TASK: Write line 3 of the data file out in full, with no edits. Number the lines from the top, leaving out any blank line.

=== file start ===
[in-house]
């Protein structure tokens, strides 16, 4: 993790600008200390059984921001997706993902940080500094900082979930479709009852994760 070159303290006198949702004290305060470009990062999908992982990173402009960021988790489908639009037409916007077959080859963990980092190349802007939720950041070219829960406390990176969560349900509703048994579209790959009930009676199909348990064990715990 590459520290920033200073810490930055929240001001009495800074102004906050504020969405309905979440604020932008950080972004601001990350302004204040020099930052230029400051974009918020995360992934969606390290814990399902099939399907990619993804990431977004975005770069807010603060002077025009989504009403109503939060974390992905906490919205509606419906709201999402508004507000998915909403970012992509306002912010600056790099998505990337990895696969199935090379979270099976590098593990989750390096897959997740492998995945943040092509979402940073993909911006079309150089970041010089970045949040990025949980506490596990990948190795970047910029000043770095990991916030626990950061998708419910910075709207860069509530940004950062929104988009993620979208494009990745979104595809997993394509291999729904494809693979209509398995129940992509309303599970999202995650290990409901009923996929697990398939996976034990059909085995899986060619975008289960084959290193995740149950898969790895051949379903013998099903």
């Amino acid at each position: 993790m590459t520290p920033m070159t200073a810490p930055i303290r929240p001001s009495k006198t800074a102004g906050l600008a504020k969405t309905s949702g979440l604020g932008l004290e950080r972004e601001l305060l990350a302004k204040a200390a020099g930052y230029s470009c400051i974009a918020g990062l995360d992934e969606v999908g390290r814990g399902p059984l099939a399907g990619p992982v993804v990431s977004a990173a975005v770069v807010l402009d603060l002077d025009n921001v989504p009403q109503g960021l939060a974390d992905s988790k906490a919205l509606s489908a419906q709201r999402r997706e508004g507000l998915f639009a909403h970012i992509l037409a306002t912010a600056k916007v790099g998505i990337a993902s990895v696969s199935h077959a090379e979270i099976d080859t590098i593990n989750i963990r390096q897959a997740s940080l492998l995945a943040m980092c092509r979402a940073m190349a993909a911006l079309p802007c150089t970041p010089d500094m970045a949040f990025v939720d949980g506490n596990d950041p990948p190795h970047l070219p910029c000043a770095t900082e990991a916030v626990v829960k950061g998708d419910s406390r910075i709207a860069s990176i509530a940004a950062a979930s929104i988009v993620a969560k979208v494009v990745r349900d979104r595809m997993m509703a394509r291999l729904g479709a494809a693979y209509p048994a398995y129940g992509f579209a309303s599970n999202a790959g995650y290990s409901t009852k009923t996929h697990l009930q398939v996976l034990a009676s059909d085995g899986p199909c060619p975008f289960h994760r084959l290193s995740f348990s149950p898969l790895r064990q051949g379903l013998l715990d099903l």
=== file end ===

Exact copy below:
């Amino acid at each position: 993790m590459t520290p920033m070159t200073a810490p930055i303290r929240p001001s009495k006198t800074a102004g906050l600008a504020k969405t309905s949702g979440l604020g932008l004290e950080r972004e601001l305060l990350a302004k204040a200390a020099g930052y230029s470009c400051i974009a918020g990062l995360d992934e969606v999908g390290r814990g399902p059984l099939a399907g990619p992982v993804v990431s977004a990173a975005v770069v807010l402009d603060l002077d025009n921001v989504p009403q109503g960021l939060a974390d992905s988790k906490a919205l509606s489908a419906q709201r999402r997706e508004g507000l998915f639009a909403h970012i992509l037409a306002t912010a600056k916007v790099g998505i990337a993902s990895v696969s199935h077959a090379e979270i099976d080859t590098i593990n989750i963990r390096q897959a997740s940080l492998l995945a943040m980092c092509r979402a940073m190349a993909a911006l079309p802007c150089t970041p010089d500094m970045a949040f990025v939720d949980g506490n596990d950041p990948p190795h970047l070219p910029c000043a770095t900082e990991a916030v626990v829960k950061g998708d419910s406390r910075i709207a860069s990176i509530a940004a950062a979930s929104i988009v993620a969560k979208v494009v990745r349900d979104r595809m997993m509703a394509r291999l729904g479709a494809a693979y209509p048994a398995y129940g992509f579209a309303s599970n999202a790959g995650y290990s409901t009852k009923t996929h697990l009930q398939v996976l034990a009676s059909d085995g899986p199909c060619p975008f289960h994760r084959l290193s995740f348990s149950p898969l790895r064990q051949g379903l013998l715990d099903l």